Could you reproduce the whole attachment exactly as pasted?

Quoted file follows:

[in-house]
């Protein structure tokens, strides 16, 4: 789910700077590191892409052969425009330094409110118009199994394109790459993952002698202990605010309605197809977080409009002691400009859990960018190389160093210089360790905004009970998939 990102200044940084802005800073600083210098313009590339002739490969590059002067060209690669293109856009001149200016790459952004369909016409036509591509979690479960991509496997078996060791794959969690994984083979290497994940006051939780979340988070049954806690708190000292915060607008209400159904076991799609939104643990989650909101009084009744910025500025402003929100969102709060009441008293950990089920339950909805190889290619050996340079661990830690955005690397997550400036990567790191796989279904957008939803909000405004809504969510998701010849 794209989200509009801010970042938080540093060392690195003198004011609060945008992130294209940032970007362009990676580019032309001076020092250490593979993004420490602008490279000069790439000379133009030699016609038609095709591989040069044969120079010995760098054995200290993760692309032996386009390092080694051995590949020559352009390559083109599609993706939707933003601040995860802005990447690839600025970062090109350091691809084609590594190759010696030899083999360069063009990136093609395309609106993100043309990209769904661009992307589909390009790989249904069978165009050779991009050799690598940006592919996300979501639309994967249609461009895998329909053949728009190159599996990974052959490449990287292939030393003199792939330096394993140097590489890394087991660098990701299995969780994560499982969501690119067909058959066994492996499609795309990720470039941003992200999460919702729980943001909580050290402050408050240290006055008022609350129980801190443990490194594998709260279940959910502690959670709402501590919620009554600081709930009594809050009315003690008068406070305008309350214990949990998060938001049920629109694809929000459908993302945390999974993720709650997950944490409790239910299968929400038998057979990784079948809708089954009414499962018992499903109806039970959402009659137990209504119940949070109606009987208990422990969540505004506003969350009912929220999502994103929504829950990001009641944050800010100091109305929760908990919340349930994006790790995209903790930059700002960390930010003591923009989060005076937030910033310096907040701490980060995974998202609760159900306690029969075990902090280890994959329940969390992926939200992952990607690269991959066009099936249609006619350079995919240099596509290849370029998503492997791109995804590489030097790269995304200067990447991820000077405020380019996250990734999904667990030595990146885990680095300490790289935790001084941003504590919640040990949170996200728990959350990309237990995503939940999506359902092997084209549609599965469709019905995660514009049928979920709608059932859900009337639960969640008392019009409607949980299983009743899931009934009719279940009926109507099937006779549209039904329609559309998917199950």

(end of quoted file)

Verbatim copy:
[in-house]
């Protein structure tokens, strides 16, 4: 789910700077590191892409052969425009330094409110118009199994394109790459993952002698202990605010309605197809977080409009002691400009859990960018190389160093210089360790905004009970998939 990102200044940084802005800073600083210098313009590339002739490969590059002067060209690669293109856009001149200016790459952004369909016409036509591509979690479960991509496997078996060791794959969690994984083979290497994940006051939780979340988070049954806690708190000292915060607008209400159904076991799609939104643990989650909101009084009744910025500025402003929100969102709060009441008293950990089920339950909805190889290619050996340079661990830690955005690397997550400036990567790191796989279904957008939803909000405004809504969510998701010849 794209989200509009801010970042938080540093060392690195003198004011609060945008992130294209940032970007362009990676580019032309001076020092250490593979993004420490602008490279000069790439000379133009030699016609038609095709591989040069044969120079010995760098054995200290993760692309032996386009390092080694051995590949020559352009390559083109599609993706939707933003601040995860802005990447690839600025970062090109350091691809084609590594190759010696030899083999360069063009990136093609395309609106993100043309990209769904661009992307589909390009790989249904069978165009050779991009050799690598940006592919996300979501639309994967249609461009895998329909053949728009190159599996990974052959490449990287292939030393003199792939330096394993140097590489890394087991660098990701299995969780994560499982969501690119067909058959066994492996499609795309990720470039941003992200999460919702729980943001909580050290402050408050240290006055008022609350129980801190443990490194594998709260279940959910502690959670709402501590919620009554600081709930009594809050009315003690008068406070305008309350214990949990998060938001049920629109694809929000459908993302945390999974993720709650997950944490409790239910299968929400038998057979990784079948809708089954009414499962018992499903109806039970959402009659137990209504119940949070109606009987208990422990969540505004506003969350009912929220999502994103929504829950990001009641944050800010100091109305929760908990919340349930994006790790995209903790930059700002960390930010003591923009989060005076937030910033310096907040701490980060995974998202609760159900306690029969075990902090280890994959329940969390992926939200992952990607690269991959066009099936249609006619350079995919240099596509290849370029998503492997791109995804590489030097790269995304200067990447991820000077405020380019996250990734999904667990030595990146885990680095300490790289935790001084941003504590919640040990949170996200728990959350990309237990995503939940999506359902092997084209549609599965469709019905995660514009049928979920709608059932859900009337639960969640008392019009409607949980299983009743899931009934009719279940009926109507099937006779549209039904329609559309998917199950």